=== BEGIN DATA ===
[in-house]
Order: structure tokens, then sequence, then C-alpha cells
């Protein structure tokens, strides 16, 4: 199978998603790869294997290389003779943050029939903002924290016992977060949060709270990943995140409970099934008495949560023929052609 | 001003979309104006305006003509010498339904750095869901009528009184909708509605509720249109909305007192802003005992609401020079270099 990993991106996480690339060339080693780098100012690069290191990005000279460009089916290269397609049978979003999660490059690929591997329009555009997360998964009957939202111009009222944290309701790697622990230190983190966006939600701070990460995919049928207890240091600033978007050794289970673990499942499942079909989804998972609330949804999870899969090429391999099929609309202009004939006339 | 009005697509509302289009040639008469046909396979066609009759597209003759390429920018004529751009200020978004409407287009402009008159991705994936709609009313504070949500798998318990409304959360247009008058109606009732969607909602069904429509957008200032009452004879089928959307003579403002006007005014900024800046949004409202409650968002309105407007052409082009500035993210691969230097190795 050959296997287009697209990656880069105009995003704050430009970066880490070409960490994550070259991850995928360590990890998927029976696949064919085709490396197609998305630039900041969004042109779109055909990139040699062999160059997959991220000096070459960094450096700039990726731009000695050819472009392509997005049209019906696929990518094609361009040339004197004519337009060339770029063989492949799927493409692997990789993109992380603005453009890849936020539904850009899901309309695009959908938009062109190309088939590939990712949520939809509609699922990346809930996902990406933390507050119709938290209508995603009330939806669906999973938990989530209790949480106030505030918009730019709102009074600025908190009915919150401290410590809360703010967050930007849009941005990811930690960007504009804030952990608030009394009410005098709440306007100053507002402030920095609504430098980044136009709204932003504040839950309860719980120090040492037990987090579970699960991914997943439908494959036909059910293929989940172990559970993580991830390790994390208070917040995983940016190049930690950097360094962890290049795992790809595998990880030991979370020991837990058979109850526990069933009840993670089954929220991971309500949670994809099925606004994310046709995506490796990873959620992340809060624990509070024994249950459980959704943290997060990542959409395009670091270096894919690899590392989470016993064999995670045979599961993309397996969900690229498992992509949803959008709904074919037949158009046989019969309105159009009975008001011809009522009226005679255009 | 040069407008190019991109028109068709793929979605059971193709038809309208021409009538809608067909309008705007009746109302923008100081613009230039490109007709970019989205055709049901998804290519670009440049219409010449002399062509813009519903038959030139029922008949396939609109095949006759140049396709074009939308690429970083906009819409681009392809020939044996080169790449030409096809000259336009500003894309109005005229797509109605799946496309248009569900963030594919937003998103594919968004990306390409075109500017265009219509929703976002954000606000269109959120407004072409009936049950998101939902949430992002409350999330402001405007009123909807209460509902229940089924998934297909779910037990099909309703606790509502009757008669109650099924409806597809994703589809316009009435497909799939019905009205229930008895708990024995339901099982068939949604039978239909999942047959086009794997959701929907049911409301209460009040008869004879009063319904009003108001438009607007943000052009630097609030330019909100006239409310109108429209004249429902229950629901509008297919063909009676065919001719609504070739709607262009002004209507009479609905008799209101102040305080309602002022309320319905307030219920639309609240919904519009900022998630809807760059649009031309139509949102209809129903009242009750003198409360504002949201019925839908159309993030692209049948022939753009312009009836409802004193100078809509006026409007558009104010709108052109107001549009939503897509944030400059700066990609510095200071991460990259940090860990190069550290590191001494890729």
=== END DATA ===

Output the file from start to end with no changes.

[in-house]
Order: structure tokens, then sequence, then C-alpha cells
């Protein structure tokens, strides 16, 4: 199978998603790869294997290389003779943050029939903002924290016992977060949060709270990943995140409970099934008495949560023929052609 | 001003979309104006305006003509010498339904750095869901009528009184909708509605509720249109909305007192802003005992609401020079270099 990993991106996480690339060339080693780098100012690069290191990005000279460009089916290269397609049978979003999660490059690929591997329009555009997360998964009957939202111009009222944290309701790697622990230190983190966006939600701070990460995919049928207890240091600033978007050794289970673990499942499942079909989804998972609330949804999870899969090429391999099929609309202009004939006339 | 009005697509509302289009040639008469046909396979066609009759597209003759390429920018004529751009200020978004409407287009402009008159991705994936709609009313504070949500798998318990409304959360247009008058109606009732969607909602069904429509957008200032009452004879089928959307003579403002006007005014900024800046949004409202409650968002309105407007052409082009500035993210691969230097190795 050959296997287009697209990656880069105009995003704050430009970066880490070409960490994550070259991850995928360590990890998927029976696949064919085709490396197609998305630039900041969004042109779109055909990139040699062999160059997959991220000096070459960094450096700039990726731009000695050819472009392509997005049209019906696929990518094609361009040339004197004519337009060339770029063989492949799927493409692997990789993109992380603005453009890849936020539904850009899901309309695009959908938009062109190309088939590939990712949520939809509609699922990346809930996902990406933390507050119709938290209508995603009330939806669906999973938990989530209790949480106030505030918009730019709102009074600025908190009915919150401290410590809360703010967050930007849009941005990811930690960007504009804030952990608030009394009410005098709440306007100053507002402030920095609504430098980044136009709204932003504040839950309860719980120090040492037990987090579970699960991914997943439908494959036909059910293929989940172990559970993580991830390790994390208070917040995983940016190049930690950097360094962890290049795992790809595998990880030991979370020991837990058979109850526990069933009840993670089954929220991971309500949670994809099925606004994310046709995506490796990873959620992340809060624990509070024994249950459980959704943290997060990542959409395009670091270096894919690899590392989470016993064999995670045979599961993309397996969900690229498992992509949803959008709904074919037949158009046989019969309105159009009975008001011809009522009226005679255009 | 040069407008190019991109028109068709793929979605059971193709038809309208021409009538809608067909309008705007009746109302923008100081613009230039490109007709970019989205055709049901998804290519670009440049219409010449002399062509813009519903038959030139029922008949396939609109095949006759140049396709074009939308690429970083906009819409681009392809020939044996080169790449030409096809000259336009500003894309109005005229797509109605799946496309248009569900963030594919937003998103594919968004990306390409075109500017265009219509929703976002954000606000269109959120407004072409009936049950998101939902949430992002409350999330402001405007009123909807209460509902229940089924998934297909779910037990099909309703606790509502009757008669109650099924409806597809994703589809316009009435497909799939019905009205229930008895708990024995339901099982068939949604039978239909999942047959086009794997959701929907049911409301209460009040008869004879009063319904009003108001438009607007943000052009630097609030330019909100006239409310109108429209004249429902229950629901509008297919063909009676065919001719609504070739709607262009002004209507009479609905008799209101102040305080309602002022309320319905307030219920639309609240919904519009900022998630809807760059649009031309139509949102209809129903009242009750003198409360504002949201019925839908159309993030692209049948022939753009312009009836409802004193100078809509006026409007558009104010709108052109107001549009939503897509944030400059700066990609510095200071991460990259940090860990190069550290590191001494890729």